Finally, Portal turns the first-person shooter on its head.  This is not my original idea, but I did find it fascinating.  Not to go TOO into analysis (for example, I don't think that portals are supposed to be like vaginas--you can't go in one side and out the other!), but it's a FPS that focuses not on shooting bullets at things to kill them, but on shooting portals to problem-solve.  It removes a great deal of violence and blood from the FPS without making a boring game.

Anyway, Portal is awesome and science-y, too.

Portal 2, though.  That was a question mark.  We knew it was coming; when Portal was free last year, the ad for it included a reference to the co-op mode that would be in the sequel.  But could it live up to the hype?  Could it be as good as Portal?

One thing about Portal that was so amazing was how new the concept was (unless you had even heard of its inspiration, Narbuncular Drop).  GLaDOS was also part of the game's brilliance, but we killed her at the end (of course, she was still alive, and eating delicious and moist cake, while you probably were trying to get Black Mesa to help you).  Could Portal 2 bring her back without being gimmicky?  I mean, really, we're talking about a sequel to one of the greatest games of all time.  How could it be as awesome?

The verdict is in, less than 48 hours after its release: Yeah, it's that good.

I've only played 45 minutes, like I said.  I was too freaked out.  How was I freaked out?

Well, from the beginning, it's freaky.  Your little hibernation room (a hotel room--awesome) basically crashes into a wall (yup, really) for an extended period of time.  I was so freaked that I actually backed myself into a corner of the hotel room.  I don't know why.  It's not like I could have died in the game at that point.  It was nice to know that almost a year later, I still felt like I was immersed in the game.  I wasn't backing in the corner for Chell's sake; it was for my own.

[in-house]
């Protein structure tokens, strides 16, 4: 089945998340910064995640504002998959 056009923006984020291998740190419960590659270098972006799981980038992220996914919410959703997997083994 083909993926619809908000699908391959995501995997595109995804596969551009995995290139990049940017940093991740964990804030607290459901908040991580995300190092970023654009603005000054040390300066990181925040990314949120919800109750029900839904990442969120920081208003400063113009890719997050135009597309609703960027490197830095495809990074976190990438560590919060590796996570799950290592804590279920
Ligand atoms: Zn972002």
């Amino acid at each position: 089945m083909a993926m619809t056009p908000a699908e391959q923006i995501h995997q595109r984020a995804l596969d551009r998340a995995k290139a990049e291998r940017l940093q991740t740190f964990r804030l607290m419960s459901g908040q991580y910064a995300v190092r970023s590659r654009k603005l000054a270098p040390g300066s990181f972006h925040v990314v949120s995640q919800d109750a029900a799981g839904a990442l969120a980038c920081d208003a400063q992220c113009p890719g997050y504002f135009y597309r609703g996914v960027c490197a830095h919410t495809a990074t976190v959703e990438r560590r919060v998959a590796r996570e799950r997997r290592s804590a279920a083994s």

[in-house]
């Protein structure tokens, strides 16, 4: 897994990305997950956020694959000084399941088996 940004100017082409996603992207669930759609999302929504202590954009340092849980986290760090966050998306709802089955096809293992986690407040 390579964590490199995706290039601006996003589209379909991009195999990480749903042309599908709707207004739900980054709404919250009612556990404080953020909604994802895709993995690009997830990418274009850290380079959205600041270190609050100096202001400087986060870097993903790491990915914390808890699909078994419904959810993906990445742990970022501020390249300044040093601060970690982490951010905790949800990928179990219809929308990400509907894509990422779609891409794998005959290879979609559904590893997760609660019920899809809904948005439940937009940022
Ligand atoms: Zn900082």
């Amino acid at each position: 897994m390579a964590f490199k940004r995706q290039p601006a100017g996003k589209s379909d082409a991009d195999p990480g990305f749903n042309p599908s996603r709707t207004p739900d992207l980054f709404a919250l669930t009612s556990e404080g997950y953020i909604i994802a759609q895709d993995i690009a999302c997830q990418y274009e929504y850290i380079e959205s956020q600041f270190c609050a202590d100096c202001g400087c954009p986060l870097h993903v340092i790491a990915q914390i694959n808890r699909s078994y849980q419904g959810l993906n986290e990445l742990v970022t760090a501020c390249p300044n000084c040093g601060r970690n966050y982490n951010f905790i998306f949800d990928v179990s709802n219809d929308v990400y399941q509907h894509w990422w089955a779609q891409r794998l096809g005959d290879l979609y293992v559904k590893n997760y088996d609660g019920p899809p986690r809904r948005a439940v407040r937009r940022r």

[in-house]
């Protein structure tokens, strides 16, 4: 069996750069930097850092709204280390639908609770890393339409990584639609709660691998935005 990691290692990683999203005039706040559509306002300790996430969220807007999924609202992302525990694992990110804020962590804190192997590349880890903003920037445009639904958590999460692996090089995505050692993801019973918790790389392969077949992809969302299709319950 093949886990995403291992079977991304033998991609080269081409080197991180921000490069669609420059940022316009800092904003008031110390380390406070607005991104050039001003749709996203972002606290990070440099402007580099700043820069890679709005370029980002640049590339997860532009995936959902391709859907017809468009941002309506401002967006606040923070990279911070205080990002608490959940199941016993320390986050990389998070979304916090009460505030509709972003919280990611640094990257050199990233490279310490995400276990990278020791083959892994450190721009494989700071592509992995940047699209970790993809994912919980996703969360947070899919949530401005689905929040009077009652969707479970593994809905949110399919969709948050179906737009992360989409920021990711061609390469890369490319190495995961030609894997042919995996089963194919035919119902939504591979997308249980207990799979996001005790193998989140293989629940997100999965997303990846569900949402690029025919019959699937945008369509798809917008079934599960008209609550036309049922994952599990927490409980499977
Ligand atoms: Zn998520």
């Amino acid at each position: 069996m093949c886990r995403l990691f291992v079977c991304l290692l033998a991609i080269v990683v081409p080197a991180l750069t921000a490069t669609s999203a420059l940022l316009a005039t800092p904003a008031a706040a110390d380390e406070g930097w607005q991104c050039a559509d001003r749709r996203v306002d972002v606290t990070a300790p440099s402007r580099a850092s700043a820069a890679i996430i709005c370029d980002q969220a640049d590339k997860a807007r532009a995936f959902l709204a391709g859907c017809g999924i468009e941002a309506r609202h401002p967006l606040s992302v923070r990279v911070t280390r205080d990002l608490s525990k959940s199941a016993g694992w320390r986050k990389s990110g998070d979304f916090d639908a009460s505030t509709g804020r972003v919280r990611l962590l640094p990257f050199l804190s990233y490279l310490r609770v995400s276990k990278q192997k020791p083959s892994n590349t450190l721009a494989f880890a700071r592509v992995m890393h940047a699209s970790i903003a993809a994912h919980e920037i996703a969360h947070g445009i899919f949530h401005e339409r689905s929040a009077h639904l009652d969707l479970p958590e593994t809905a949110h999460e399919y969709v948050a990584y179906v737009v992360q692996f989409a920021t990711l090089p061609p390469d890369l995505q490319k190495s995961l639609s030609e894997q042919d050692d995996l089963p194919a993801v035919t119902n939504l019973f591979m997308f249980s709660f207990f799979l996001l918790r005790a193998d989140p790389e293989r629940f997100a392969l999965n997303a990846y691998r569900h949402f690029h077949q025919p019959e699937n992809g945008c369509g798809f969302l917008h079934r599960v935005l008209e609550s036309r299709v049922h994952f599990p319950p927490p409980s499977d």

Wandering through the damaged center was trippy.  Especially since there was a room with drawings all over the walls.  Drawings of GLaDOS going on a murder spree and then ME (yes, ME!) defeating her.  There was an image of me drawn in an angelic pose, and a shadow of a cross lay over it.  I wasn't too psyched about the cross symbolism, but it was effective.  I was someone's savior.  Weird.

Meanwhile, I did find it unpleasant to go through the chambers with a cheerful, not-robotic male voice giving instructions.  Not that I wanted GLaDOS back, but it felt weird without her.

I don't know the robot's name, but there's a round, one-blue-eyed robot who was assisting me at the beginning.  He told me to find the portal gun, and then he helped me as we tried to find an escape pod.  To get there, though, we had to pass through where GLaDOS used to live.  He was terrified to go through, saying she would kill us if she woke up.  As we went through, and she didn't wake up, he began telling me that some human had defeated her.  He was impressed that a human managed to do something like that, but that's not what struck me.  The handful of pronouns he dropped referring to the human were male.

Now, I don't know if the writers did that intentionally, although I really hope they did.  After all, the writers knew, like we did, that Chell, a woman, defeated GLaDOS and that the robot was using the wrong pronouns.  Perhaps they used male pronouns because "he or she" was too wordy, or because they didn't feel comfortable getting away with "they" as a non-gendered singular pronoun.  But either way, the use of male pronouns was actually something I really liked.

Because, again, we know that it wasn't a he.  So we come to one of two conclusions, in game, about the robot.  Either he thinks that the person was actually a man, or he isn't sure and goes with the male pronoun (either because he thinks it's more likely that a man defeated GLaDOS, or because a lot of writing uses the male pronouns instead of "male or female" ones).  And so the gamers playing are forced, however subtly, to resent the robot, at least a little, for getting our sex wrong.  It's a microaggression in one of the most anticipated video games in recent years.


Anyway, I stopped playing soon after that because, you see, we woke up GLaDOS a short while later.  When it happened, I had the biggest "Oh shit" face you have ever seen.  She was piecing herself together, and suddenly she was back, and she knew it was me (the little robot was all, "Wait, what?!!" and then she KILLED HIM).  And then she knocked away my portal gun and threw me in the incinerator, and now she's going to basically make me run tests until she kills me.


Now do you see why I stopped playing soon after?  At least in the first game, she wasn't so outright about planning on killing me.  And it wasn't personal.  Now it's personal.  And it's TERRIFYING.